July 1925 - December 1970
Gus Wilson's Model Garage

The Author  The Stories 

1925-1929       1930-1939       1940 - 49       1950 - 59       1960 - 69      1970

Alphabetical List of Stories    Monthly Illustration Galleries   Index Links-All Stories


October 1929


Site Map

Cover Galleries

Of Interest

Martin Bunn

Gus Wilson

The Gus Project

Word® Docs

Original Scans

Hall of Fame

Mechanic's Creed


Take the Test


Hints from the Model Garage




by Martin Bunn

Unusual Noises Are Symptoms of Trouble, Says Gus,

But Don't Let Your Ears Spoil the Fun of Driving


There!  Hear that?  There it is again!"  Bancroft exclaimed, as he singed the tip of his ear on the hot exhaust manifold in the attempt to listen more closely.  "I tell you there's something wrong with that motor."

Gus Wilson listened intently for a few moments.

Mr. Bancroft," said the veteran auto mechanic, "there's nothing wrong.  What you hear is the clicking of the valve tappets.  I can set 'em tighter if you want me to, but I'd advise against it.  If the tappets are set too tight the valves may not seat when the motor is cold, and the valve seats and the faces of the valves get burned.  I'll check 'em to make sure they are as tight as they ought to be."

After Bancroft was convinced that his motor was properly adjusted and had driven away, Gus turned to Joe Clark, his partner in the Model Garage.  "It's all right for a man to be fussy about the condition of his car," he growled, "but that bird Bancroft makes me tired.  He's always got his car working overtime trying to hear knocks and things in the motor."

"They're not all that way," grinned Joe.  "Fellow left a car here last night just after you'd gone.  The windshield wiper was on the blink and he wanted it fixed.  He spent ten minutes bragging about what a fine car it is.  There it is over in the corner.  Start the motor and see what you think of it."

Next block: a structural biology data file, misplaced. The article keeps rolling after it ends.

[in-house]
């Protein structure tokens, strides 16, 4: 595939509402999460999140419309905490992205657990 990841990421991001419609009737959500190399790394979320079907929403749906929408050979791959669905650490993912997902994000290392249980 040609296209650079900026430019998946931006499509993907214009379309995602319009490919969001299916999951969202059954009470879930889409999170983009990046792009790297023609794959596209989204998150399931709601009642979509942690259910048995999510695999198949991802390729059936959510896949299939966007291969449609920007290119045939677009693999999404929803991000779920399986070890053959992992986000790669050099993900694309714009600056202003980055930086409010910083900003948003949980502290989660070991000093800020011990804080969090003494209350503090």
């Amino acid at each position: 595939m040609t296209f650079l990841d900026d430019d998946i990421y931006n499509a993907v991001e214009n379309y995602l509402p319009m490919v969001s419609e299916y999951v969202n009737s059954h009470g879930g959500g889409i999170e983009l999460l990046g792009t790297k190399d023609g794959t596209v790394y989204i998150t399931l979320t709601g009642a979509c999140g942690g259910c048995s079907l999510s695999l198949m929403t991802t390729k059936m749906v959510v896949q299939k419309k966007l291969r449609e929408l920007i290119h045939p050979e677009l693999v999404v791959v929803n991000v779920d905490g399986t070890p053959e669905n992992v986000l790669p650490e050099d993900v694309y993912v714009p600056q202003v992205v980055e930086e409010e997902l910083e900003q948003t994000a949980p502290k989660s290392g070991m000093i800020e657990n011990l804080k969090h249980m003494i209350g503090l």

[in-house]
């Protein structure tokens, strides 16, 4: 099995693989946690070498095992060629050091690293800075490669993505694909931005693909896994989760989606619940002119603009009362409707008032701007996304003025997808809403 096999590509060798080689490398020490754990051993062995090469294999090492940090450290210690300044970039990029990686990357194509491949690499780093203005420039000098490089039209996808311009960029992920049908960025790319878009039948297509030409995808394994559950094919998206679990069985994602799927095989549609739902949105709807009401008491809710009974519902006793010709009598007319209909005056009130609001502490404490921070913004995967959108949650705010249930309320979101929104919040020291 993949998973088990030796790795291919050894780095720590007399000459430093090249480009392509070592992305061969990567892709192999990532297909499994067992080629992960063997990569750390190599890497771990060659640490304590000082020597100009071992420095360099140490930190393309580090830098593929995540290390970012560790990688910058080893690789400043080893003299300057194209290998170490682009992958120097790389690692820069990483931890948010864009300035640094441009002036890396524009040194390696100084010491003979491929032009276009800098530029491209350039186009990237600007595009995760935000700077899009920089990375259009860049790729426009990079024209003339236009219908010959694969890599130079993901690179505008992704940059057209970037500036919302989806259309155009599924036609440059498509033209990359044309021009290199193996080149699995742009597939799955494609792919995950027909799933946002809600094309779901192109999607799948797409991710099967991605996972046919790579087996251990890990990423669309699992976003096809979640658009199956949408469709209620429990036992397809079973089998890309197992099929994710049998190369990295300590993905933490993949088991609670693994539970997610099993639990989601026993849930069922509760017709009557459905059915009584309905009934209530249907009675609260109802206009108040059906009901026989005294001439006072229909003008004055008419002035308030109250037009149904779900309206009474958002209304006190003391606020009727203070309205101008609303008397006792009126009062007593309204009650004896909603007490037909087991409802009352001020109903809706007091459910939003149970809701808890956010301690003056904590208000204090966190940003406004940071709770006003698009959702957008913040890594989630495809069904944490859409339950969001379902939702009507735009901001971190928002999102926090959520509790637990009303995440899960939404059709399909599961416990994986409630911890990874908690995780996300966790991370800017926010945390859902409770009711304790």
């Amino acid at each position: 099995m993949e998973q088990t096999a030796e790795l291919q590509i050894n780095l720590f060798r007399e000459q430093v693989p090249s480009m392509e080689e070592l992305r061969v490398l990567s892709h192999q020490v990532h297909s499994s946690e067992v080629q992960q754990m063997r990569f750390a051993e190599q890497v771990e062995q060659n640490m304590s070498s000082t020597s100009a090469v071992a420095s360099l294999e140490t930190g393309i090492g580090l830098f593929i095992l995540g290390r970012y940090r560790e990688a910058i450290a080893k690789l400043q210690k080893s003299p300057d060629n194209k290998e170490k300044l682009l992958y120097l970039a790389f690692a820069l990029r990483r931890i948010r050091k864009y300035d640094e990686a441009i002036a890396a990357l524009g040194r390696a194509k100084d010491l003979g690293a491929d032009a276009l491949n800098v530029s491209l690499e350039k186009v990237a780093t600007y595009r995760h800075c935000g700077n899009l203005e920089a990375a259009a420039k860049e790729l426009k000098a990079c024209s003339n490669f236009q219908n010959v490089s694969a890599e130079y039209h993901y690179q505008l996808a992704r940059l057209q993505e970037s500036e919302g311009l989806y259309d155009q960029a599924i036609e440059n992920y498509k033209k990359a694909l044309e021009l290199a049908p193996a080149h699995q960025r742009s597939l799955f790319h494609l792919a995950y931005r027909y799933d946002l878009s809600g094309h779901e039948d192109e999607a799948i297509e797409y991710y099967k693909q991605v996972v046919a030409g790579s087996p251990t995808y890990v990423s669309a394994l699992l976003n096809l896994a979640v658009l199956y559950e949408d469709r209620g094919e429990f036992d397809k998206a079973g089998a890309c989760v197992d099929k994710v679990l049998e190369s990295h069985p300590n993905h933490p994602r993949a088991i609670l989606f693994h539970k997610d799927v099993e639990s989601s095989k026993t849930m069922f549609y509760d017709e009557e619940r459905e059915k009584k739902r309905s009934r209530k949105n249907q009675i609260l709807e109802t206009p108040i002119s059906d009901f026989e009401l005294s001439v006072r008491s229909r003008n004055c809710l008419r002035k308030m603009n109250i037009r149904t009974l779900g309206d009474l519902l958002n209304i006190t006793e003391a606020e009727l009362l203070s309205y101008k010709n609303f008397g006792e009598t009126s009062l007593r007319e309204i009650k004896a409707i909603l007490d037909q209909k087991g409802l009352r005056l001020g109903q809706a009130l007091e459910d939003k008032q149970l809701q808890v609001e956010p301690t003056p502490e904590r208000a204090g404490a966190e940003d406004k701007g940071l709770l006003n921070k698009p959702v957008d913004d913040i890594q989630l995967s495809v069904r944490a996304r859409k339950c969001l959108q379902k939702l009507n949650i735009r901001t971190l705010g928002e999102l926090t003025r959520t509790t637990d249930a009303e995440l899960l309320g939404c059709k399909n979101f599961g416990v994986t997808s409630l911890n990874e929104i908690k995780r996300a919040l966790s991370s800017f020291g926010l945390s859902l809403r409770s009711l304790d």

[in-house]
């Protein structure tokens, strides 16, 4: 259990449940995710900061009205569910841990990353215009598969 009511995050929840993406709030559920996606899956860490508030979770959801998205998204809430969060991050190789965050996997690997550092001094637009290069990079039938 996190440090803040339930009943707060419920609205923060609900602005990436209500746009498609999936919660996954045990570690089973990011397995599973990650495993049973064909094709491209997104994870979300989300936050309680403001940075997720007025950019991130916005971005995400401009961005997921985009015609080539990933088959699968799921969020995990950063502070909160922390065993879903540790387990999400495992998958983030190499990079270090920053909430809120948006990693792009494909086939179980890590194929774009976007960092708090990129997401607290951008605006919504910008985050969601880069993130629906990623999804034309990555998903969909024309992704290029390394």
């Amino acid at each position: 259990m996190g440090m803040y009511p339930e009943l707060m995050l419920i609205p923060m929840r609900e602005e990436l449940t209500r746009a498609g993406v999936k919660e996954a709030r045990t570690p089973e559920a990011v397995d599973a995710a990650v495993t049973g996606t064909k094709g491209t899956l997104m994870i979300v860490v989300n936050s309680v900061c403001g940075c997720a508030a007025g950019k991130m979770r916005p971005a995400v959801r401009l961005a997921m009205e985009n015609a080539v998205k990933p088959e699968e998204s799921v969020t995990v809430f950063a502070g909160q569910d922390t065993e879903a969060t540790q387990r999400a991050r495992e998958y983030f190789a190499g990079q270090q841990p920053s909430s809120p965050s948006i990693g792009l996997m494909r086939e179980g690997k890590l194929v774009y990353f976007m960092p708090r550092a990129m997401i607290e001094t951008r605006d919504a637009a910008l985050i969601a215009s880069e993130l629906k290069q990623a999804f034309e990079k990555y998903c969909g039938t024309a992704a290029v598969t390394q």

Gus reached in and pushed the starter pedal with his hand and the engine started at once.

"Suffering cats!" he shouted, to make himself heard above the clattering and thumping of the motor.  "I don't see that the owner of this car has anything to be proud of.  Sounds terrible to me."

"Is that so!" snapped the sarcastic voice of the owner, who had arrived just in time to catch the end of Gus's remarks.  "Trying to drum up trade are you?  Maybe the car is a bit noisy, but I wouldn't hesitate to start for the coast in that bus any day."

"You could start easy enough, Mr. Dobey", noting the name of the owner on the repair ticket, "but it's kind of doubtful if you'd get there.  Too many things in the motor in bad shape.  Let's take it out on the road so I can hear what's wrong.

"Now," said Gus as they started down the road, "keep it running smoothly at about fifteen miles an hour till we get to the top of that hill."

"What's the sense of going so slow?" Mr. Dobey inquired.

"At fifteen miles the normal motor noises don't amount to much, and you stand some chance of hearing the queer ones."

They drove on for a short distance, and as they started up the grade Gus said:  "It's kind of hard to dope the knocks when there are so many different ones, but that light knock is either loose piston rings, a loose piston, or both.  Those muffled knocks indicate that at least two of the connecting rod bearings are loose, and that thump like somebody pounding on a block of wood with a mallet is the main bearing.  The other jumpy thumping noise means the motor is loose on the frame.  Of course the sharp, metallic knock means thick carbon deposits on the cylinder head and the top of the piston.  The rest of the clatter comes from the valve mechanism.  You might as well turn back now."

"What are you trying to do, kid me?" sneered Dobey.  "The motor couldn't be as bad as that.  How do I know you're not just trying to get away with a fat bill for overhauling?"